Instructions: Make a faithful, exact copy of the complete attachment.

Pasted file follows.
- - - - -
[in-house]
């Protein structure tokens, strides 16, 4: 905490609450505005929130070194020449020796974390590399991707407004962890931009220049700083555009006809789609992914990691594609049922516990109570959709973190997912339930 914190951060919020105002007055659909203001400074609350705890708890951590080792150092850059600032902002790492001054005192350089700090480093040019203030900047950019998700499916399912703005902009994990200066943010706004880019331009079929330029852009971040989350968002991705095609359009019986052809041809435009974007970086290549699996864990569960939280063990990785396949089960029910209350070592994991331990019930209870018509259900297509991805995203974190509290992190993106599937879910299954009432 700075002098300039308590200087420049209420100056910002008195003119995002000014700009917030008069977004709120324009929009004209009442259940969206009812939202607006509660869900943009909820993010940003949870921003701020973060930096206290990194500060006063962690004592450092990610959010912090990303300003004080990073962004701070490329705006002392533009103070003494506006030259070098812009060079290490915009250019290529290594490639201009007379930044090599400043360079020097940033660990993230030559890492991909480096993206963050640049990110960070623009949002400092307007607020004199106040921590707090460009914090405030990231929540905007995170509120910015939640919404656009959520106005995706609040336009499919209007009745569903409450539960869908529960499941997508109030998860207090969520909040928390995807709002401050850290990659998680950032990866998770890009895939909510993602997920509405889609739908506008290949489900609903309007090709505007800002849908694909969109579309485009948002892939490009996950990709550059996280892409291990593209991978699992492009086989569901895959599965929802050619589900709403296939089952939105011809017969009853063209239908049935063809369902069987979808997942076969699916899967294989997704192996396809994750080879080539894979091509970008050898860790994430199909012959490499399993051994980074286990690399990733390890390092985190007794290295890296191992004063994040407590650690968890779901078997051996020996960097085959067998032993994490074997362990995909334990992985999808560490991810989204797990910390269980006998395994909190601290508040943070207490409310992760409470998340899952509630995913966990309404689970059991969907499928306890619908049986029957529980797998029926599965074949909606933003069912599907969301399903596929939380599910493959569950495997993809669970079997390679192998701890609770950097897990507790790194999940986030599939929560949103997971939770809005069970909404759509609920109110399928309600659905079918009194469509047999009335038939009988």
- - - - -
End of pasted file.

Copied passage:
[in-house]
């Protein structure tokens, strides 16, 4: 905490609450505005929130070194020449020796974390590399991707407004962890931009220049700083555009006809789609992914990691594609049922516990109570959709973190997912339930 914190951060919020105002007055659909203001400074609350705890708890951590080792150092850059600032902002790492001054005192350089700090480093040019203030900047950019998700499916399912703005902009994990200066943010706004880019331009079929330029852009971040989350968002991705095609359009019986052809041809435009974007970086290549699996864990569960939280063990990785396949089960029910209350070592994991331990019930209870018509259900297509991805995203974190509290992190993106599937879910299954009432 700075002098300039308590200087420049209420100056910002008195003119995002000014700009917030008069977004709120324009929009004209009442259940969206009812939202607006509660869900943009909820993010940003949870921003701020973060930096206290990194500060006063962690004592450092990610959010912090990303300003004080990073962004701070490329705006002392533009103070003494506006030259070098812009060079290490915009250019290529290594490639201009007379930044090599400043360079020097940033660990993230030559890492991909480096993206963050640049990110960070623009949002400092307007607020004199106040921590707090460009914090405030990231929540905007995170509120910015939640919404656009959520106005995706609040336009499919209007009745569903409450539960869908529960499941997508109030998860207090969520909040928390995807709002401050850290990659998680950032990866998770890009895939909510993602997920509405889609739908506008290949489900609903309007090709505007800002849908694909969109579309485009948002892939490009996950990709550059996280892409291990593209991978699992492009086989569901895959599965929802050619589900709403296939089952939105011809017969009853063209239908049935063809369902069987979808997942076969699916899967294989997704192996396809994750080879080539894979091509970008050898860790994430199909012959490499399993051994980074286990690399990733390890390092985190007794290295890296191992004063994040407590650690968890779901078997051996020996960097085959067998032993994490074997362990995909334990992985999808560490991810989204797990910390269980006998395994909190601290508040943070207490409310992760409470998340899952509630995913966990309404689970059991969907499928306890619908049986029957529980797998029926599965074949909606933003069912599907969301399903596929939380599910493959569950495997993809669970079997390679192998701890609770950097897990507790790194999940986030599939929560949103997971939770809005069970909404759509609920109110399928309600659905079918009194469509047999009335038939009988």